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Fibre is a nutrient found naturally in fruit, vegetables, whole grains including some breads, cereals, pastas and legumes (beans, lentils). Fibre is important for health in many ways. Everyone could benefit from eating more fibre.

There are two different types of fibre:

Soluble fibre

A gel like, sticky fibre found in some vegetables and fruit, legumes, psyllium and some grains such as oats and barley.

  • Health impact: Soluble fibre can also help with our hunger levels as well as lower cholesterol and help manage diabetes by keeping blood sugars at a healthier level. It can also prevent or reduce diarrhea.

Insoluble fibre

Also often called “roughage” or “bulky fibre” found in vegetables and skins of fruit, whole grains such as brown rice and quinoa and whole grain products like whole wheat bread.

  • Health Impact: Insoluble fibre can help to make us feel fuller and therefore manage appetite. It can also keep bowels regular and prevent or improve constipation.

When we eat a variety of foods we are likely to include both soluble and insoluble fibre choices.

How much do I need?

Most healthy adults need 25-38g of fibre per day. Children age one and up need almost as much fibre as adults. There is no recommended maximum amount for fibre. Certain health conditions such as diabetes may even benefit from higher amounts of fibre, closer to 50g! It is important to slowly increase fibre to avoid stomach upset. It is also necessary to drink plenty of fluids such as water throughout the day to make sure the fibre is moving well through our bodies.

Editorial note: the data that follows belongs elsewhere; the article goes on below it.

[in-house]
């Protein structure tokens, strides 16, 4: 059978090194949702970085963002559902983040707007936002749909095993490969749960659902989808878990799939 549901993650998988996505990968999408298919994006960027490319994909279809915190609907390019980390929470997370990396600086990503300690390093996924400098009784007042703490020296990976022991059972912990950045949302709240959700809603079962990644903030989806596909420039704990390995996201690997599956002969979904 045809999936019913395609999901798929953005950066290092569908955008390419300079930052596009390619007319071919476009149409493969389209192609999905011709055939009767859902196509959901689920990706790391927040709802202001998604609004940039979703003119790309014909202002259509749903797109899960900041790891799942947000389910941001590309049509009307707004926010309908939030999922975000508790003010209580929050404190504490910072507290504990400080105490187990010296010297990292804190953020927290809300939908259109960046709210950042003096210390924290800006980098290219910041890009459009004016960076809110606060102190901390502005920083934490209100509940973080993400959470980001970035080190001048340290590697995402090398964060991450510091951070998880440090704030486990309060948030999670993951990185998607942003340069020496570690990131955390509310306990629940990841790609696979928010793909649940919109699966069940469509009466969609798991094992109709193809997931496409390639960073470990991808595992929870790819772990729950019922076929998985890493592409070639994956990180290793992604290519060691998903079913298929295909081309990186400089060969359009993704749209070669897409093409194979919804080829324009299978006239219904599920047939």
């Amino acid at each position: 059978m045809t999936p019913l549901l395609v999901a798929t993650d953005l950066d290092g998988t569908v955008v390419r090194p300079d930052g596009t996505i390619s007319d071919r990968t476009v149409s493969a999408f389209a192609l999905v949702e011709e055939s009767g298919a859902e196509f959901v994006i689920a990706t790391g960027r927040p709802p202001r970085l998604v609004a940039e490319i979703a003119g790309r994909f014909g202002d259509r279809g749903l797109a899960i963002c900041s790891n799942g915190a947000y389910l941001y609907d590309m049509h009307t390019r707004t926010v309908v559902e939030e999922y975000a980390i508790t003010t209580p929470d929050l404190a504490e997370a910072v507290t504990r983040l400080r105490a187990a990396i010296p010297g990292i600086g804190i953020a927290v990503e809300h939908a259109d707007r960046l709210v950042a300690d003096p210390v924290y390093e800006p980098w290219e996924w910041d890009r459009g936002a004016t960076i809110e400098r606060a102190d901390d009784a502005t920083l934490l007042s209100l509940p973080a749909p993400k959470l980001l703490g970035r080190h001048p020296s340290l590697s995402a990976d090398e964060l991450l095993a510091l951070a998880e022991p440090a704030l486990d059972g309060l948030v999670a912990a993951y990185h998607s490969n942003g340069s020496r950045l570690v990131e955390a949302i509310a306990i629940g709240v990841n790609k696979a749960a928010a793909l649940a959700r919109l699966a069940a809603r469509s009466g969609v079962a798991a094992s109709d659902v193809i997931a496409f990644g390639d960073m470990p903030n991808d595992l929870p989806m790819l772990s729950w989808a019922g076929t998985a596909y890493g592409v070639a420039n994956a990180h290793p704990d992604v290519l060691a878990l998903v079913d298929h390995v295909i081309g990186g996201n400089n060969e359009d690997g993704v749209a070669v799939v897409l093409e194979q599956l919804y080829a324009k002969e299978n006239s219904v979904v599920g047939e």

We can choose higher fibre foods by viewing the Nutrition Facts Labels on food packages. See Health Canada for some tips on reading labels for fibre

Fibre Resources

For more information:

Managing Constipation with a High Fibre Diet

DC Planning Meals: Fibre Facts

Fibre and Diabetes


Dietitian Approved Recipes: from Dietitians of Canada

Pulse Canada Recipes

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